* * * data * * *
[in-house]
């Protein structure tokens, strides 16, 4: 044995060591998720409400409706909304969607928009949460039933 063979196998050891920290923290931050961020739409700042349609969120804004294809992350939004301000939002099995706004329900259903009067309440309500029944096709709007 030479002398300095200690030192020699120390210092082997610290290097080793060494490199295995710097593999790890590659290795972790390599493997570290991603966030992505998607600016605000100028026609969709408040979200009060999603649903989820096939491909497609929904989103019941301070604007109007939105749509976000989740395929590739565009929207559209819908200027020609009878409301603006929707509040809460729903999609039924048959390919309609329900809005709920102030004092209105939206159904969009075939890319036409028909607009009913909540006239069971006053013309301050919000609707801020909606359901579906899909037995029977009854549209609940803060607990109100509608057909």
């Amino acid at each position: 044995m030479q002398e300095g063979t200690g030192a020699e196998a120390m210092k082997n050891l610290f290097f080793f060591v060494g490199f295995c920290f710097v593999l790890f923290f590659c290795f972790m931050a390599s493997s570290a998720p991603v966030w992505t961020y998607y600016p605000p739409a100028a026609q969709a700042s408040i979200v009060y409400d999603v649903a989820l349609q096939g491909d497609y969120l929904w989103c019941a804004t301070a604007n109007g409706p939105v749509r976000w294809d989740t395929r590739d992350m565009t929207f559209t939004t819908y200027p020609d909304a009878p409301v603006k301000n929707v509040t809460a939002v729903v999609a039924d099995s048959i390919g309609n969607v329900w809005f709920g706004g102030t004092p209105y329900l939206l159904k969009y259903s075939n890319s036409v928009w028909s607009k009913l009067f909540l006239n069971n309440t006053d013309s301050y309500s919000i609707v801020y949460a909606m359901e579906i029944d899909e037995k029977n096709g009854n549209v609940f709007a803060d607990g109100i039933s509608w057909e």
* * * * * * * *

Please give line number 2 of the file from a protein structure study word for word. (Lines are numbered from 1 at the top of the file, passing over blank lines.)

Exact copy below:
């Protein structure tokens, strides 16, 4: 044995060591998720409400409706909304969607928009949460039933 063979196998050891920290923290931050961020739409700042349609969120804004294809992350939004301000939002099995706004329900259903009067309440309500029944096709709007 030479002398300095200690030192020699120390210092082997610290290097080793060494490199295995710097593999790890590659290795972790390599493997570290991603966030992505998607600016605000100028026609969709408040979200009060999603649903989820096939491909497609929904989103019941301070604007109007939105749509976000989740395929590739565009929207559209819908200027020609009878409301603006929707509040809460729903999609039924048959390919309609329900809005709920102030004092209105939206159904969009075939890319036409028909607009009913909540006239069971006053013309301050919000609707801020909606359901579906899909037995029977009854549209609940803060607990109100509608057909």